Until now, DMX had never known what it was like to finish second with a new LP.
The gravel-voiced, traffic-infraction-prone New York rapper’s five previous studio discs all debuted at #1 on Billboard’s albums chart. It’s Dark and Hell Is Hot opened atop the chart in 1998 after selling more than 251,000 copies, while Flesh of My Flesh, Blood of My Blood, released that same year, crushed the competition with 670,000 sales.
The trend continued in 1999 with … And Then There Was X, which toppled the opposition with 698,000 scans, and 2002’s The Great Depression followed suit with first-week sales of 440,000. The following year, Darkman X’s Grand Champ topped the Billboard chart with sales of 312,000.
But the streak ends here. X’s latest LP, Year of the Dog, Again just couldn’t top the collective might of Rihanna, Chris Brown, Nick Lachey, Kelly Clarkson and more than a dozen other hitmakers — all of whom can be found on Now That’s What I Call Music! 22, which takes #1 for a third time, selling 127,000 copies after slipping to #2 on the previous chart.
DMX didn’t go quietly. Week-one sales of Year of the Dog, Again were reported at just fewer than 126,000 — putting X only 1,500 copies behind Now 22 — to score the rapper a second-place ribbon.
There’s one silver lining to DMX ending his run at the hands of Now 22: He didn’t lose out to a bunch of pint-sized singers. Kidz Bop 10 — featuring the Kidz Bop Kids’ versions of Daniel Powter’s “Bad Day,” the All-American Rejects’ “Move Along,” and Rihanna’s “S.O.S.” — sold more than 116,000 copies its first week in stores to secure the #3 spot. Following at #4 is Stone Sour’s Come What(ever) May — the first studio release in four years from the rock collective featuring members of Slipknot — which racked up close to 81,000 sales.
Previous chart champ LeToya suffered a second-week slump, as her self-titled debut took a 61 percent sales hit and posted just 65,000 scans to land at #5. Tom Petty’s Highway Companion follows at #6 with 57,000 copies sold its second week in stores, and Gnarls Barkley’s St. Elsewhere finishes at #7 with 53,000 scans.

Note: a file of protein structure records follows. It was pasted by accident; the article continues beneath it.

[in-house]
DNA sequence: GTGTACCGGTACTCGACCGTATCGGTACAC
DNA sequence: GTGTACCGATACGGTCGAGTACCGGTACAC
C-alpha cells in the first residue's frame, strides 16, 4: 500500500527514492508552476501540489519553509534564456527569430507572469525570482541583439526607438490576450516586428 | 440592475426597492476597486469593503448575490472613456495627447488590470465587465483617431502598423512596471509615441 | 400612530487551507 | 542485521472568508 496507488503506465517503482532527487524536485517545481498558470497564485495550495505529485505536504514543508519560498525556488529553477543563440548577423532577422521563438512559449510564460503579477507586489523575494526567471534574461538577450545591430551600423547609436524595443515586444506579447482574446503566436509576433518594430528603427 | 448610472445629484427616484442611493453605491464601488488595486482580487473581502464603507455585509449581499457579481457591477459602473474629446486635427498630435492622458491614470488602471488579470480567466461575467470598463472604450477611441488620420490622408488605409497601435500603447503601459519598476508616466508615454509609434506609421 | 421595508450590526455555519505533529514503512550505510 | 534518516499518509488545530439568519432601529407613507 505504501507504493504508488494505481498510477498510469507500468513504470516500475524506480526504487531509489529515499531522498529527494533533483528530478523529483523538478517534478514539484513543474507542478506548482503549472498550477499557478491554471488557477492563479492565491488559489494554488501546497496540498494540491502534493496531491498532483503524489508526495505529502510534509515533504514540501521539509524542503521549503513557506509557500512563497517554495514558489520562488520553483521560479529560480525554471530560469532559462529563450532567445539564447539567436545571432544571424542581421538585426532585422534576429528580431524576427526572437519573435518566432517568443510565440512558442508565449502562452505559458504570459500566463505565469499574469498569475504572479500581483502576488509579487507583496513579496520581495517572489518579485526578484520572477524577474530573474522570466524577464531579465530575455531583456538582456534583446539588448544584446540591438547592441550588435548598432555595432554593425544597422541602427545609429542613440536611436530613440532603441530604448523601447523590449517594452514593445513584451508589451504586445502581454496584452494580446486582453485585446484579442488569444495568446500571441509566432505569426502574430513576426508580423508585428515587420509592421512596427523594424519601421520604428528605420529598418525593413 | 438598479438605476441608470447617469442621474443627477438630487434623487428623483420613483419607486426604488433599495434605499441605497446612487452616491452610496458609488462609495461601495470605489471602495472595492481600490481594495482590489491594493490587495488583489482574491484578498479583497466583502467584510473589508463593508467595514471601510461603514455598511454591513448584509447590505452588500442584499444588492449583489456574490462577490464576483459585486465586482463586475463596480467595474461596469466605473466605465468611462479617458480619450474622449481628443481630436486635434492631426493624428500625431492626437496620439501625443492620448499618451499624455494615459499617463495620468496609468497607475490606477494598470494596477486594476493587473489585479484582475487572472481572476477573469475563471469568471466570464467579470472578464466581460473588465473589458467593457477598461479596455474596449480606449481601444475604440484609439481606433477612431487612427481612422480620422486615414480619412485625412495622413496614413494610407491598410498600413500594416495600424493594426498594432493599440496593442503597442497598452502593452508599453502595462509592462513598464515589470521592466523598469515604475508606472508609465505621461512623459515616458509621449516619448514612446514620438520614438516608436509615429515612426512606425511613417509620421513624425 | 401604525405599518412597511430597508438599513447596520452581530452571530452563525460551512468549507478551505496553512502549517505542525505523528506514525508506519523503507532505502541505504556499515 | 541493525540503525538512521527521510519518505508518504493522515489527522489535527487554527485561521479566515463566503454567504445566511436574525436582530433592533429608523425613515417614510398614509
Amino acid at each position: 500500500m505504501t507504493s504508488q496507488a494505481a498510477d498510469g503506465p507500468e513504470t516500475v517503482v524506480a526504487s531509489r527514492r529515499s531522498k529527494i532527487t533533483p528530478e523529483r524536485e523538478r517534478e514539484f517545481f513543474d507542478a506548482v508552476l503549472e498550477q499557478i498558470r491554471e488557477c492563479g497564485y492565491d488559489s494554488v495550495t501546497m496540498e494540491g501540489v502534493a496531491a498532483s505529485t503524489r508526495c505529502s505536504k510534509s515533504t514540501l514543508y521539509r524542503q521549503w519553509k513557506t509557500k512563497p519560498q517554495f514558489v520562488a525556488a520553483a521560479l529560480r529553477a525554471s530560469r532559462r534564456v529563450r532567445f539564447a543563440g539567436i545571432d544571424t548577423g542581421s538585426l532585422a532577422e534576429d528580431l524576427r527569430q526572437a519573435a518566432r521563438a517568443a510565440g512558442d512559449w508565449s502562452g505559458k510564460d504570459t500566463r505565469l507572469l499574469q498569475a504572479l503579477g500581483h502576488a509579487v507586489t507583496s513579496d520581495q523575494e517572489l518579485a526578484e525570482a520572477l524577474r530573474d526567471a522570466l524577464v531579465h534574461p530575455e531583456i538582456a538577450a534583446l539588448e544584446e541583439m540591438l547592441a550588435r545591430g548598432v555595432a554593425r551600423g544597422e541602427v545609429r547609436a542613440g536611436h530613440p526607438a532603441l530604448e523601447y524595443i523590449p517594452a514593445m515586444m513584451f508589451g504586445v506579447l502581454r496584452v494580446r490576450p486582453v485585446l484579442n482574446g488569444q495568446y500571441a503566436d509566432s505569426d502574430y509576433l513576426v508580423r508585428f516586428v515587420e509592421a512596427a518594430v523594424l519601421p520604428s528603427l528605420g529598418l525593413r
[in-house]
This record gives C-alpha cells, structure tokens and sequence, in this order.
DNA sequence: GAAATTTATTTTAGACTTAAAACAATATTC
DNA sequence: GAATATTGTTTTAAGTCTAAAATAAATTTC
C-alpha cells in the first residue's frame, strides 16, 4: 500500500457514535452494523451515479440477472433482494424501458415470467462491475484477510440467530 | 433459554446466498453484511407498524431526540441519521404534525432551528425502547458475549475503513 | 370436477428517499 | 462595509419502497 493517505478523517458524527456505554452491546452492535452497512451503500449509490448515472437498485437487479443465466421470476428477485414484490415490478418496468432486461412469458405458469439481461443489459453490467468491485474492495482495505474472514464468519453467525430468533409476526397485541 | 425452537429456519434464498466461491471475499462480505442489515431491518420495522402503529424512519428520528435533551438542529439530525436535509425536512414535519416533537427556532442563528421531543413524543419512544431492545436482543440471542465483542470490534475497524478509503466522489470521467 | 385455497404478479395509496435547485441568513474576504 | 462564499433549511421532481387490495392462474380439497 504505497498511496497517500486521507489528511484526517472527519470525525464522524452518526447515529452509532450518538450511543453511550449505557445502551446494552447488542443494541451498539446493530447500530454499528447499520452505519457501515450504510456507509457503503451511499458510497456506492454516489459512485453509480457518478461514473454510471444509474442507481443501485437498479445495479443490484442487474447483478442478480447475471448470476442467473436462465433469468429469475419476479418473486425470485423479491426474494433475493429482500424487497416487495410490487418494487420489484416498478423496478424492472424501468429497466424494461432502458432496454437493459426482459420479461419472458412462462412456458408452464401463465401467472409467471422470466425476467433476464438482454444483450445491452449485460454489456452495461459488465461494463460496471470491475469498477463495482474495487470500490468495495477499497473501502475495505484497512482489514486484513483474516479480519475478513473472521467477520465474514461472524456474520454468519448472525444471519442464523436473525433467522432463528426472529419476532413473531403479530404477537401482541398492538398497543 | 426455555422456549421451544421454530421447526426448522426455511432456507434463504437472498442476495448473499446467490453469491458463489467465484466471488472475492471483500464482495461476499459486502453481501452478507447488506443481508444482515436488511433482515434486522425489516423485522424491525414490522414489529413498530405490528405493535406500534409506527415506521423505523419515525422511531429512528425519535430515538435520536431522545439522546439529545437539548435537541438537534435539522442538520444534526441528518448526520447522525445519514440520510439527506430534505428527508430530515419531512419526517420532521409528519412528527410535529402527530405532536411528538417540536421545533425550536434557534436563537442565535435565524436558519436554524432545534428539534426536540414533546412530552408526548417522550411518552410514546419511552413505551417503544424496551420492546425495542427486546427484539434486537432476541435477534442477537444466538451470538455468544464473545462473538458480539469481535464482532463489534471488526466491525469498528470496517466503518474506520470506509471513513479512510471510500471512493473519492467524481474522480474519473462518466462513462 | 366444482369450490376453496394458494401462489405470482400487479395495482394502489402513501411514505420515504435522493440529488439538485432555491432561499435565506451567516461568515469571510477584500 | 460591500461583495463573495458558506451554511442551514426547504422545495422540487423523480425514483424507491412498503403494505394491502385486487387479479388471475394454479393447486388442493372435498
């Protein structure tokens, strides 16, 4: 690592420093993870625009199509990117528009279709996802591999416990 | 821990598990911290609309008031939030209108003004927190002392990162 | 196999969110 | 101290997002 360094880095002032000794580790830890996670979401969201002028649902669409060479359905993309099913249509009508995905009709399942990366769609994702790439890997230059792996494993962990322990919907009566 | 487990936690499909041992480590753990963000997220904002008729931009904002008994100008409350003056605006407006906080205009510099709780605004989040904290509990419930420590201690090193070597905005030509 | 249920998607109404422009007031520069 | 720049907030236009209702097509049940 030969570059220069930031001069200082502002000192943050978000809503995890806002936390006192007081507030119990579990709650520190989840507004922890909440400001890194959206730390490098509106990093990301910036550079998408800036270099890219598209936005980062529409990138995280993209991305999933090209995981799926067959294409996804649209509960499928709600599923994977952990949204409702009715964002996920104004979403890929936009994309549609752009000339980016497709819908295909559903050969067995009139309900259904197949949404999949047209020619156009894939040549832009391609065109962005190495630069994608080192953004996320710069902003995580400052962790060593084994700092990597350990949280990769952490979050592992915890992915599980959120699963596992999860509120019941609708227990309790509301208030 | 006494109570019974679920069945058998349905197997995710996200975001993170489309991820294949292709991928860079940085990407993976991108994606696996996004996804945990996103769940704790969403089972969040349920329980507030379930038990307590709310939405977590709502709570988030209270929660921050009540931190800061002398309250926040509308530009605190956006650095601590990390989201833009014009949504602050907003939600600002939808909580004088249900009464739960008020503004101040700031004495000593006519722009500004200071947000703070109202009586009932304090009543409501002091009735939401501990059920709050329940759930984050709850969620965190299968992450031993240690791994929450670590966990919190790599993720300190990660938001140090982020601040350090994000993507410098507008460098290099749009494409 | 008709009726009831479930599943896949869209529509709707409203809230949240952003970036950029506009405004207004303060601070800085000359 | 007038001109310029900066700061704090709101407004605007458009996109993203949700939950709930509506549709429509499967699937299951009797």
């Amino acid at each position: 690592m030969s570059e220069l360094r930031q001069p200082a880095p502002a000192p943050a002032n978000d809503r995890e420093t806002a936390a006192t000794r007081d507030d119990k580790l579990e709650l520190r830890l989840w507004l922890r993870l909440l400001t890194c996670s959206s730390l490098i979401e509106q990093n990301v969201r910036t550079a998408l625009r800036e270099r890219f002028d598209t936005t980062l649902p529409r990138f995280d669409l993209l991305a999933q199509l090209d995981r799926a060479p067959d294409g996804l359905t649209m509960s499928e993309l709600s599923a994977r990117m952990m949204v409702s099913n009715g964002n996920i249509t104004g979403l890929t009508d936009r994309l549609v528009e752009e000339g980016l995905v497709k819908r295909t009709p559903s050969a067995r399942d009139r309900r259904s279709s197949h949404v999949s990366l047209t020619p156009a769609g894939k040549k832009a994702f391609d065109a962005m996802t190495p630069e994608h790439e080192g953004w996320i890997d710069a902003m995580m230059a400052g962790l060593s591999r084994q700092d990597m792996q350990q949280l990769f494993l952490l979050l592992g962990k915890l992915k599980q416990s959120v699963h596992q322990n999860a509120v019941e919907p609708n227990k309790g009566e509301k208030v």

Five for Fighting’s Two Lights opens at #8 with 52,000 units sold, while Pharrell’s In My Mind slides seven spots to #9 with week-two sales of 51,000. Nickelback’s All the Right Reasons, which has steadily climbed the chart in recent weeks, jumps two spots to #10 after racking up 44,000 scans its 44th week in stores. And after spending 24 consecutive weeks in the top 10, the soundtrack to the Disney Channel original movie “High School Musical” slips to #11.
Panic! at the Disco will be celebrating this week — and not just because of their five MTV Video Music Awards nominations. After 34 weeks on the chart, the band’s A Fever You Can’t Sweat Out has surpassed the 1 million sold mark, moving more than 35,000 copies to land at #17 on the latest chart.
Lemonade, the latest from G. Love (who’ve shed the “& Special Sauce” part of their moniker) is the fifth of 10 new releases to crack the top 200, selling 19,000 units to debut at #39. The Pink Spiders open at #84 with their second outing, Teenage Graffiti, which sold 11,000 copies its first week out. Steely Dan’s The Definitive Collection bows at #92 with 10,000 scans, followed at #121 by Powerman 5000’s Destroy What You Enjoy with 7,000 copies sold.
Jeannie Ortega’s No Place Like Bklyn opens at #128 with close to 7,000 sales, and Kill Hannah’s Until There’s Nothing Left of Us takes #179 with sales nearing 5,000. Christian-minded post-hardcore outfit Showbread’s Age of Reptiles just makes the top 200 cut, debuting at #199 with 4,000 scans.